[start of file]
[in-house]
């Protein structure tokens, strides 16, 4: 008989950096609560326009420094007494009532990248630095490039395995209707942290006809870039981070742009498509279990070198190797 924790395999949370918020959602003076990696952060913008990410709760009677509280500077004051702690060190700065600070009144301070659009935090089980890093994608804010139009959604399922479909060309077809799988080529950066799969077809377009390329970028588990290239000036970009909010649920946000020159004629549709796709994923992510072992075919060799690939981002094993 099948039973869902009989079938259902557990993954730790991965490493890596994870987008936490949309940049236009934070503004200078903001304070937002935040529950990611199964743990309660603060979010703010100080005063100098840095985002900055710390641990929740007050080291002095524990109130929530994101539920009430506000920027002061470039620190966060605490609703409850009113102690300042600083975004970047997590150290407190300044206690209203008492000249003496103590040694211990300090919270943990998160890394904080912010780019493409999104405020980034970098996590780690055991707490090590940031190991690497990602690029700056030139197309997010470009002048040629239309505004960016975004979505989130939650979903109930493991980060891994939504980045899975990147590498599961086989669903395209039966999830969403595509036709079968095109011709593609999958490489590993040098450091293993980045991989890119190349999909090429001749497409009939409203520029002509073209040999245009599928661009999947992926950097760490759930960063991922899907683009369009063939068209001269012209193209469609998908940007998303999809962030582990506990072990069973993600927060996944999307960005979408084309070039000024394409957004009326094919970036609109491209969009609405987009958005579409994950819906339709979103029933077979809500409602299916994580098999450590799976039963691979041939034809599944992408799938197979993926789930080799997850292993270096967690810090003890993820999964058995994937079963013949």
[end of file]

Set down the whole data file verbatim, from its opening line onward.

[in-house]
């Protein structure tokens, strides 16, 4: 008989950096609560326009420094007494009532990248630095490039395995209707942290006809870039981070742009498509279990070198190797 924790395999949370918020959602003076990696952060913008990410709760009677509280500077004051702690060190700065600070009144301070659009935090089980890093994608804010139009959604399922479909060309077809799988080529950066799969077809377009390329970028588990290239000036970009909010649920946000020159004629549709796709994923992510072992075919060799690939981002094993 099948039973869902009989079938259902557990993954730790991965490493890596994870987008936490949309940049236009934070503004200078903001304070937002935040529950990611199964743990309660603060979010703010100080005063100098840095985002900055710390641990929740007050080291002095524990109130929530994101539920009430506000920027002061470039620190966060605490609703409850009113102690300042600083975004970047997590150290407190300044206690209203008492000249003496103590040694211990300090919270943990998160890394904080912010780019493409999104405020980034970098996590780690055991707490090590940031190991690497990602690029700056030139197309997010470009002048040629239309505004960016975004979505989130939650979903109930493991980060891994939504980045899975990147590498599961086989669903395209039966999830969403595509036709079968095109011709593609999958490489590993040098450091293993980045991989890119190349999909090429001749497409009939409203520029002509073209040999245009599928661009999947992926950097760490759930960063991922899907683009369009063939068209001269012209193209469609998908940007998303999809962030582990506990072990069973993600927060996944999307960005979408084309070039000024394409957004009326094919970036609109491209969009609405987009958005579409994950819906339709979103029933077979809500409602299916994580098999450590799976039963691979041939034809599944992408799938197979993926789930080799997850292993270096967690810090003890993820999964058995994937079963013949």